The Divine Liturgy, Part Ten: "I will not reveal Your mysteries to Your enemies."
1 Cor. 4:9-16; Matt. 17:14-23.
The Tenth Sunday after Pentecost, known as the Tenth Sunday of Matthew.
A Postfestive Day of the Dormition.
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11:00 AM 8/21/2011 — When we last left the Divine Liturgy we were talking about the Prokiemenon and Alleluia. Next would be the Gospel and homily, which we’re going to skip over since the summer is drawing to a close and we need to make a little more headway. So, we’re going to move on to a part of the Liturgy which doesn’t ordinarily take place, but which I want to cover anyway since there are some important points connected with it.
This part of the Liturgy is called the Dismissal of the Catechumens. A catechumen is someone who is not baptized, but who is preparing for baptism. Not all converts to our faith are catechumens because most converts to our faith are already baptized into some other Christian denomination, whether it be Protestant or Orthodox or whatever. A catechumen is someone who has never been baptized into any kind of church, and who is in the process of preparing for baptism. Ordinarily this preparation takes place during the Great Fast, so that the catechumen can be welcomed into the Church of Christ at Easter time. So, a Presbyterian or a Methodist or a Baptist or a United Church of Christ person or an Orthodox person who wanted to become a Byzantine Catholic would not become a catechumen, since he or she would have already been baptized. They would have to be prepared, of course; but when the time came for them to be received into the Church, they would simply make a profession. They would not be baptized again, since they would have already been baptized. But when someone wants to join the Church who has never been baptized, he becomes what’s called a catechumen.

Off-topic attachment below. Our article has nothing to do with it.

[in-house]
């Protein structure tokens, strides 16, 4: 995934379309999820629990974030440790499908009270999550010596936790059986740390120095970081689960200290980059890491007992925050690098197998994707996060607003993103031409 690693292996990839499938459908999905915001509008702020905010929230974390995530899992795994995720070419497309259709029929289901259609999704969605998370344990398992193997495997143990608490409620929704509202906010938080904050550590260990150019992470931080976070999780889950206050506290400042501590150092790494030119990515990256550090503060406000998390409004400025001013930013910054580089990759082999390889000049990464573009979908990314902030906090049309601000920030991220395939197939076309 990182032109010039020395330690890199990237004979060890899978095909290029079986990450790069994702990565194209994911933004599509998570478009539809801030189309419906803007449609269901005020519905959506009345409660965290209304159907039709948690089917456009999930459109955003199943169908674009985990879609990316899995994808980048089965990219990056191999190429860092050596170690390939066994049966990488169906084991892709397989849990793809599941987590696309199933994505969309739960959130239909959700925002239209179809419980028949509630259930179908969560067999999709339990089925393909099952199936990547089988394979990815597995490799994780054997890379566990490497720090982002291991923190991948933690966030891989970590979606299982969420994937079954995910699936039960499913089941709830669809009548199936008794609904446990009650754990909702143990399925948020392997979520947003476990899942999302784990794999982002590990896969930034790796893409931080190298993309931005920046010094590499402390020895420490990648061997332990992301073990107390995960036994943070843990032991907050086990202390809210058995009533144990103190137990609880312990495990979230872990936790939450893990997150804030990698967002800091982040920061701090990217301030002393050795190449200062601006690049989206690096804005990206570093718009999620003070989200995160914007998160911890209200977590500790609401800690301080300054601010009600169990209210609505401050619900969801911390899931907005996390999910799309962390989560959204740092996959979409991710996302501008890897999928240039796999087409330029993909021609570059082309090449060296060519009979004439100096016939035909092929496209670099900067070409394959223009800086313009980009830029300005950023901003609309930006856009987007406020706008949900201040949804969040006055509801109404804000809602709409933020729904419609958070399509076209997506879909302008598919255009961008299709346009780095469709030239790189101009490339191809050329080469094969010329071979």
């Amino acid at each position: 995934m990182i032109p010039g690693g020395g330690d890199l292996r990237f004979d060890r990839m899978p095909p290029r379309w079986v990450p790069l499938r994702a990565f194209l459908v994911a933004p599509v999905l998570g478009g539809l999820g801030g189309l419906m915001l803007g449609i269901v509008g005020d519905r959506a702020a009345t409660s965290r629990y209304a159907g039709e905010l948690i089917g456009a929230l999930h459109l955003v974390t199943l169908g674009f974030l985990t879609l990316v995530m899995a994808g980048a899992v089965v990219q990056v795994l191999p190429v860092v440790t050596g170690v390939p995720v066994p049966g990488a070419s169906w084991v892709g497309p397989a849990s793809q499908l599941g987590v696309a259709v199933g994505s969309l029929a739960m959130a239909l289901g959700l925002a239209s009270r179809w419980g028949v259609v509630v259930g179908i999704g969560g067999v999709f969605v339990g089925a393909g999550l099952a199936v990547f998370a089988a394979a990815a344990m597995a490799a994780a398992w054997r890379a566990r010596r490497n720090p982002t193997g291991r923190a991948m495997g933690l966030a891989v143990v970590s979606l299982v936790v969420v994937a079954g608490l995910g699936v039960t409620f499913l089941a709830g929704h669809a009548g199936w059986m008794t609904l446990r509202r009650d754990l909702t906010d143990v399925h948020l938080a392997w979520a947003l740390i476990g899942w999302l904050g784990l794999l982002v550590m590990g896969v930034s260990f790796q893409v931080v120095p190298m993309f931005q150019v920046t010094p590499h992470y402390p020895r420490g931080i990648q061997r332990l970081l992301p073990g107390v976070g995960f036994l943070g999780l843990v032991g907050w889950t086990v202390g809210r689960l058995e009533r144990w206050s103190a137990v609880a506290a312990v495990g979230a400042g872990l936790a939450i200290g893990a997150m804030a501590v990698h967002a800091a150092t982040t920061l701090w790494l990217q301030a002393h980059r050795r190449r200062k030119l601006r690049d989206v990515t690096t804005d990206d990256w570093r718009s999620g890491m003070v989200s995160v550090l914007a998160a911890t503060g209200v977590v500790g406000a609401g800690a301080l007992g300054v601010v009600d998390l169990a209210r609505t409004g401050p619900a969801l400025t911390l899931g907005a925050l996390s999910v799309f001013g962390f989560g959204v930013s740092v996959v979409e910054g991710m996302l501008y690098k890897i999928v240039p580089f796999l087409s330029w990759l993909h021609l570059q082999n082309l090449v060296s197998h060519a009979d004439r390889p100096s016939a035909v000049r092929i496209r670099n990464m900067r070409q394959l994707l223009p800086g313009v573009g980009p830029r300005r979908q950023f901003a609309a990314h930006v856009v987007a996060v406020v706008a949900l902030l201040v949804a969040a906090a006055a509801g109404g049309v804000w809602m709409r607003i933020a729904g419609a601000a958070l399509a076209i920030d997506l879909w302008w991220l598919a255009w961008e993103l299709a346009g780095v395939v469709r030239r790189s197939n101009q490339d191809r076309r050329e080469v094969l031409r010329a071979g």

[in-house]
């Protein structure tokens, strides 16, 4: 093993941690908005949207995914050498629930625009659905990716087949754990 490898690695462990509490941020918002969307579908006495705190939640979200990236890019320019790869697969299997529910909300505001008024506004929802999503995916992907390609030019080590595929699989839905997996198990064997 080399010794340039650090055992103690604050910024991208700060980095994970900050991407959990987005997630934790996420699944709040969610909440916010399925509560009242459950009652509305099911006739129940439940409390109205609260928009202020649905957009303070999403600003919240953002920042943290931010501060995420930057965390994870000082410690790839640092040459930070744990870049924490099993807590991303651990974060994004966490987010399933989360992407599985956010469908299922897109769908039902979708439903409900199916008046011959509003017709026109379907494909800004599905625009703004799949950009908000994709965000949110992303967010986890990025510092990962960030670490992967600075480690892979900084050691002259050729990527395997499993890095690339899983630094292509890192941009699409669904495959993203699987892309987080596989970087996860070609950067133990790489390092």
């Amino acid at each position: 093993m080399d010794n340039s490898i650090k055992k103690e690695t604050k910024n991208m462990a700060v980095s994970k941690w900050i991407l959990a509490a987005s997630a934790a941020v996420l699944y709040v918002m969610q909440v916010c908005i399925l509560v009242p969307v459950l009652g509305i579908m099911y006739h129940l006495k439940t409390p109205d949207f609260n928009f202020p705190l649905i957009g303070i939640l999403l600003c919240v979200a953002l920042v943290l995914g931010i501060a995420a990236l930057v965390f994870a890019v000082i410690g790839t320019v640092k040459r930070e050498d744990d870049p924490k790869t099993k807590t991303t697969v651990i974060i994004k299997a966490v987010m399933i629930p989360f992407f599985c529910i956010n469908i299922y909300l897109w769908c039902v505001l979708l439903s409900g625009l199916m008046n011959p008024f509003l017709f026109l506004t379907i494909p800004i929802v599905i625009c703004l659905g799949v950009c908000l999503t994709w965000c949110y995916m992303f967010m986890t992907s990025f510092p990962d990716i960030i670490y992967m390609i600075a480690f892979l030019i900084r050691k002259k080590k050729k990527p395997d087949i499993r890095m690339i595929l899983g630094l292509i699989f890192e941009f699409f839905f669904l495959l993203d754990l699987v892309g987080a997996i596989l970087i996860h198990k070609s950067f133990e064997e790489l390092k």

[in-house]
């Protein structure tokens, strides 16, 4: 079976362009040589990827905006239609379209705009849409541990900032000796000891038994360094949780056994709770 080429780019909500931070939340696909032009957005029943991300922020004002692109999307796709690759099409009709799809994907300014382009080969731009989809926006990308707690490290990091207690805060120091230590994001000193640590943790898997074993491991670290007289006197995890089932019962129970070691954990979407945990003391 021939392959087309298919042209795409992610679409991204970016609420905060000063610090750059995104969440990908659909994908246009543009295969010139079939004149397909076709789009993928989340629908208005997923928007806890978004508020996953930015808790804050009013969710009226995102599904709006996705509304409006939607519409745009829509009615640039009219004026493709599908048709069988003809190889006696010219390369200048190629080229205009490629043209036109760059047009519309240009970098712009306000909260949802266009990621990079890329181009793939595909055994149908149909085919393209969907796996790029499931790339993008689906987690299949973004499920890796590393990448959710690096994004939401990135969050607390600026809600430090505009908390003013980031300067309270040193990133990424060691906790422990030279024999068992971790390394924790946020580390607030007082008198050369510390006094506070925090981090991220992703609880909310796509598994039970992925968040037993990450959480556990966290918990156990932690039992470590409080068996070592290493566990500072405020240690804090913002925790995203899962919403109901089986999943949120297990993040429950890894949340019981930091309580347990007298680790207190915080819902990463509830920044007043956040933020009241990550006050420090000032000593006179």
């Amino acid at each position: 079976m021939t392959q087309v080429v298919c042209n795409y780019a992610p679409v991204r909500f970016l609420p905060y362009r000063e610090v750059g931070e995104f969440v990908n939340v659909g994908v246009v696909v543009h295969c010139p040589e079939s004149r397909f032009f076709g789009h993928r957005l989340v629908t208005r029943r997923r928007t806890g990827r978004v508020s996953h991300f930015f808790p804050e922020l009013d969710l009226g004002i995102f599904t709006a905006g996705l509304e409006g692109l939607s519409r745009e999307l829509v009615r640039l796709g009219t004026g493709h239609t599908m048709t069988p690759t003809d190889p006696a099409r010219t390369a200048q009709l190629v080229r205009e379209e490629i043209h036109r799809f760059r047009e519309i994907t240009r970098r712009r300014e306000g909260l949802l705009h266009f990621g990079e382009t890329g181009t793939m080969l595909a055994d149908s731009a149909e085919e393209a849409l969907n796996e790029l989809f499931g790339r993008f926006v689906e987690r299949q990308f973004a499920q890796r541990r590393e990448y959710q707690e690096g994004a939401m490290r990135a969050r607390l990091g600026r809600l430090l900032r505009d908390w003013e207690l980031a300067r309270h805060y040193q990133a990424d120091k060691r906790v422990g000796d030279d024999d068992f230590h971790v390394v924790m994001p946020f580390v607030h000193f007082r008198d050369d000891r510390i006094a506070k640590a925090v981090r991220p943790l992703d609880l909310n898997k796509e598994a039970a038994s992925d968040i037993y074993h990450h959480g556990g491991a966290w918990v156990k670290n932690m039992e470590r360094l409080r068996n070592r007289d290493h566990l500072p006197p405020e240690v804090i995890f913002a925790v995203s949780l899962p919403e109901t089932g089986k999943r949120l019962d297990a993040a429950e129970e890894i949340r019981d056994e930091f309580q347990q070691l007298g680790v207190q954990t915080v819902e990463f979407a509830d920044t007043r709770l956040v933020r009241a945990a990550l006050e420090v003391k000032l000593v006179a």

Now, to understand the dismissal of the catechumens as it exists in the Divine Liturgy today, one has to understand something of the history of the early Church. For the first three hundred years of the Church’s existence, Christians were persecuted. For this reason, the members of the Church would gather in secret to celebrate the Divine Liturgy—in Rome, for example, they used to go into the underground cemeteries called catacombs to celebrate the Eucharist, as you know. The emperor—or whoever was persecuting the Church at the time—would sometimes plant spies among the Christians in an attempt to find out where these secret places were. Because of this, the early Christians had a strict rule: if you were not a full member of the Church, you were not allowed to attend the service. You weren’t even allowed to know where it was going to be. If you open up your pew book to page 77 you’ll find that prayer that we all recite together just before we receive Holy Communion: “O Lord, I believe and profess...”; there’s a part of that prayer where we say, “Accept me as a partaker of Your mystical supper, O Son of God; for I will not reveal Your mystery to Your enemies....” This is what that line means. It’s an oath of secrecy. Before being given Holy Communion, we are promising not to reveal anything about what happens at our service to anyone on the outside. That way we prevent the enemies of the Church from finding out where we are and what we’re doing so they can’t come and cut our heads off.